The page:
Headache, fatigue, difficulty concentrating - what the harbingers of a cold may look like can often be a serious indication of low blood sugar (hypoglycaemia) in people with diabetes. If a "hypo" is not recognized and treated in time by the patient, severe hypoglycaemia with unconsciousness or seizures may occur. The patient is then necessarily dependent on outside help. The greatest risk of severe hypoglycaemia is due to insulin-dependent people with type 1 diabetes. But even people with type 2 diabetes are at risk - regardless of whether they are treated with insulin or hypoglycemic tablets. Any diabetic who is prone to severe hypoglycaemia should therefore be aware of what to do in an emergency and have at least one glucagon emergency kit. Glucagon is a hormone that causes extremely low blood sugar to release the body's sugar reserves. In case of severe hypoglycaemia, it is injected so that the blood sugar rises again quickly. Relatives, work colleagues and acquaintances can then administer the necessary glucagon syringe if necessary. Important: You must always know where the emergency kit is stored and should be trained to handle it. Then fast and correct action is possible in an emergency.
Many patients are often insufficiently prepared for severe hypoglycaemia
Too much insulin injected, missed meals, unusually moved or excessively drunk alcohol - all these are reasons that can lead to low blood sugar (hypoglycaemia) in diabetics. It is still the most common "side effect" of diabetes therapy with insulin or hypoglycemic tablets and characterized in that the blood sugar level drops below the normal value. But "Hypo" is not equal to "Hypo". Depending on which symptoms are noticeable, one differentiates between a light and a heavy hypoglycaemia. Not all "hypo-warning signs" must occur simultaneously. They can be individually very different and are often perceived differently. Thus, the body adapts to the low blood sugar levels in case of frequent hypoglycaemia, and the timely perception may be worse under certain circumstances. Basically, in a slight hypoglycaemia with symptoms such as sweating, pulse raging or cravings, the patient can help himself: usually just a few tablets of glucose or a glass of sweetened beverage (no "light products") sufficient to raise the blood sugar level again, Light hypoglycoses are unpleasant, but harmless. It only becomes critical if the first signs of hypoglycaemia are not noticed or noticed and the blood sugar drops below 50 mg / dl or 2.8 mmol / l. Then there is a strong sugar shortage in the brain, which can lead to paralysis, convulsions or even unconsciousness - and in the worst case even life threatening. In this phase, the person with diabetes is necessarily dependent on outside help, for example in the form of a glucagon syringe.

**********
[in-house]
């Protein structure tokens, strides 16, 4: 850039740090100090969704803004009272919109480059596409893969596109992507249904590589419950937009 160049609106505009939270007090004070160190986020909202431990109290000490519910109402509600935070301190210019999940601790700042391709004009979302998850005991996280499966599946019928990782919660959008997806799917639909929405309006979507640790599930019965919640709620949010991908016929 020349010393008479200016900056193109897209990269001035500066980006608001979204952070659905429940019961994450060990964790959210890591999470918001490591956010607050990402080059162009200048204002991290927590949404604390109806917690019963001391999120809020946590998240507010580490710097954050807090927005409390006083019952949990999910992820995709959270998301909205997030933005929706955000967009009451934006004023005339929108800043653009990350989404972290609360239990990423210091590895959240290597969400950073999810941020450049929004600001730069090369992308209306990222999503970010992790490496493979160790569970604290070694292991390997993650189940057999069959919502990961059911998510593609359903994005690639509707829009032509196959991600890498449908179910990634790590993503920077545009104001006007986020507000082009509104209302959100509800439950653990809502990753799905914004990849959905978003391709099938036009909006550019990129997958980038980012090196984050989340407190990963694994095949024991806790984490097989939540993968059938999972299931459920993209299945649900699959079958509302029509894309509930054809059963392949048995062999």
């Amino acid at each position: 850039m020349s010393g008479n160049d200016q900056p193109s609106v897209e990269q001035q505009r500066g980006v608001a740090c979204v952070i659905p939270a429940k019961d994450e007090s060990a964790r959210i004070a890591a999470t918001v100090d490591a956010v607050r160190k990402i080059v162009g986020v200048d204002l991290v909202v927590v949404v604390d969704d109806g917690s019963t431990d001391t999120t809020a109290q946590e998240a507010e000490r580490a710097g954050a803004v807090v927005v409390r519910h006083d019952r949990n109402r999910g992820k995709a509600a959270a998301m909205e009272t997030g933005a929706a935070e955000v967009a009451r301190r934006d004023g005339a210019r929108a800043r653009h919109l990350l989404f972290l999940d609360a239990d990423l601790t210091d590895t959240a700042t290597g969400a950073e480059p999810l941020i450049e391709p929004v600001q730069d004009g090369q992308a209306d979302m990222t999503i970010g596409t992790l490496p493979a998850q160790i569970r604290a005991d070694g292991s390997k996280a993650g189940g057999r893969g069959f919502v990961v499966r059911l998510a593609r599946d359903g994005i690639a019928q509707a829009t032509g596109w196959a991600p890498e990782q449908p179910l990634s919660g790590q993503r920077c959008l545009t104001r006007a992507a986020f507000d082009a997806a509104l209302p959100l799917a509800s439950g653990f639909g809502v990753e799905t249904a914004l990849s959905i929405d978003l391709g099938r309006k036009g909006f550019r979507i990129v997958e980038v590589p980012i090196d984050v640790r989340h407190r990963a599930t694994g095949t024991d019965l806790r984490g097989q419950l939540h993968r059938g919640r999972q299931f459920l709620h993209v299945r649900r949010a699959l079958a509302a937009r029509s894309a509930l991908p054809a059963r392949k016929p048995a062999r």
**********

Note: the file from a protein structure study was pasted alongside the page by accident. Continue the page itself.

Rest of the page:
Glucagon - the guardian angel you can rely on
Glucagon is a hormone that releases existing sugar reserves in the body and causes the blood sugar level to rise again within a short time. "To be well prepared for severe hypoglycaemia, every insulin-dependent diabetic should have at least one glucagon emergency kit, " explains Prof. Dr. med. Thomas Haak from the Diabetes Center Mergentheim. "It is even more advisable to store several emergency sets cool, for example, at home, at work or in kindergarten or school - then the patient is fully armed." The emergency kit should be stored cool at + 2ºC to + 8ºC. On hikes, bike tours or on vacation, a take is advisable. In an emergency, the glucagon powder is dissolved in water and then injected either under the skin or into the muscle. Once the patient is conscious, he should consume "fast energy" in the form of glucose and "slower energy" in the form of bread. "If the patient still does not become conscious, an emergency doctor must be alerted immediately, " explains Haak. "That goes for the case when the situation is not clear or uncertain." Whether relatives, friends, co-workers, or teachers, all those close to a person with diabetes should always know where to keep their emergency kit, when it's needed, and how to handle it. The prerequisite for this is that the doctor or the diabetes team comprehensively inform and train the affected persons in advance: They explain the causes and symptoms of hypoglycaemia, convey the correct handling of the emergency kit and provide the corresponding information material. "Only those who are well informed and trained can act quickly and correctly in an emergency, " says Haak.